Just as in that book, here Sarah reveals himself as a spiritual master. Indeed, these two books are modern spiritual classics that will be read for centuries to come. I could hardly make it through more than a few pages of The Power of Silence without underlining numerous passages. Sarah’s chief strength in this book is diagnostic. He has a clear vision of what ails modern man. Time and time again, I was drawn short by a line that seemed to capture my experience and daily reality. There is a great strength in having someone point out those things that wear us down but too often remain nameless. After reading Sarah’s book, I have a greater awareness of the evil—I use that word intentionally—that comes from the frenetic nature of my daily life. I am not simply running myself ragged: I am obscuring the very voice of God in my life. The noise that presses in upon me and that I let steal the peace in my heart, blocks me from asking the deepest questions about existence, meaning, and destiny. The dictatorship of noise prevents me from knowing God and myself.
However, Cardinal Sarah’s book is not merely diagnostic. He suggests cures to what ails us. Befitting his role as the Prefect for the Congregation of Divine Worship, some of his strongest prescriptions are liturgical. Here too, he follows his great friend and mentor, Pope Benedict. Like Benedict, Sarah recognizes that the liturgy is the place where the faithful most directly experience the Church. Concern about the liturgy is not about mere aesthetics or things extrinsic to our conversation with God. Rather, the liturgy is a privileged locus for God to speak to us. This, of course, necessitates silence. As Sarah admonishes: “Sacred silence is a good belonging to the faithful, and clerics must not deprive them of it” (124). The last thing the faithful need is for the Church to add to the incessant noise of the world.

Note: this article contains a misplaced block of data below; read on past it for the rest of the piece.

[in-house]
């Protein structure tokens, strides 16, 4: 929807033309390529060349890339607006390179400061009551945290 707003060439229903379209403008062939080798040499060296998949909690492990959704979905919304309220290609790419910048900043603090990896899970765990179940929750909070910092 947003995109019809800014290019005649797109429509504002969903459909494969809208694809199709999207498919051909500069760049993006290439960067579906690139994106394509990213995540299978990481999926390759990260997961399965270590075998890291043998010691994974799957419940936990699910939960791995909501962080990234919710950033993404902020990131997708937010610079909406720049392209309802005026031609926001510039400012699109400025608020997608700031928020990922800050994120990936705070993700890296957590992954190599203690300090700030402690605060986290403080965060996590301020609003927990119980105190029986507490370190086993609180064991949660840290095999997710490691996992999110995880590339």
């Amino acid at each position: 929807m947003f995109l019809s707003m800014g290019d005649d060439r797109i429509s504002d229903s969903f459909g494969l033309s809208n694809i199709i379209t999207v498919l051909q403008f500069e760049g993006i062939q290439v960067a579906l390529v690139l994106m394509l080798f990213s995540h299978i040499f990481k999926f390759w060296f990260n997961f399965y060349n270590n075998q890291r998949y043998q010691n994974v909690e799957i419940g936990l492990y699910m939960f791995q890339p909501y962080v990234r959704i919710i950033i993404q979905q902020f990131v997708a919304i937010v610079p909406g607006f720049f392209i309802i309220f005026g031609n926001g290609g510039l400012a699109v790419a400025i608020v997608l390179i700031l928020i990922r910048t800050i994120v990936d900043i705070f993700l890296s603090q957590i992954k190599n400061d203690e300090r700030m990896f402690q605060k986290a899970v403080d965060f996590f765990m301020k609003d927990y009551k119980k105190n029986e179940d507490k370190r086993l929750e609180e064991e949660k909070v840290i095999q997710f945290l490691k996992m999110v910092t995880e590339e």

Sarah is honest about the fact that, too often, our liturgies, rather than being transcendent, are pedestrian and mimic the noisy freneticism of the world. He observes that since the Pauline reform of the liturgy in the 1960s “sometimes in the liturgy there is an air of misplaced, noisy familiarity” (123). Indeed, some priests “are afraid that silence in the presence of the Most High might disconcert the faithful” (123). Yet priests must allow the people to participate actively in the silence of the liturgy. This silence “veils the mysteries, not to hide them, but to reveal them” (127). Furthermore, Sarah reemphasizes a proposal for which he has taken much (ahistorical and unfair) criticism: in our liturgical celebrations, we should return to the common orientation of priest and faithful toward the liturgical east. Sarah believes this external sign will help “everyone to understand that the liturgy turns us interiorly toward the Lord” (132). It also will help the priest to be “less tempted to become a professor giving a lesson throughout the Mass” and to allow the “whole assembly” to be “drawn in after the priest by the silent mystery of the Cross” (133).
Cardinal Sarah, who comes from a simple background and a poor country, also extols the virtues of poverty in the quest for coming to know God in silence. “If we are loaded down with an excess of wealth and material goods, if we do not strip ourselves of the ambitions and devices of the world, we will never be able to advance toward God, toward what is essential in our lives” (169). Poverty, thus, can become the means to detach ourselves “from anything superfluous that would be an obstacle to the growth of the interior life” (169).
This book is a spiritual guide, helping men and women to understand why they feel ill and pointing them toward the recovery of the interior life. It is by renewing this interior life that each person will come to know his origin and destiny in God and be able to battle the meaninglessness that modern culture attempts to obscure through noise.
Conor B. Dugan is a husband, father of four, and attorney who lives in Grand Rapids, Michigan.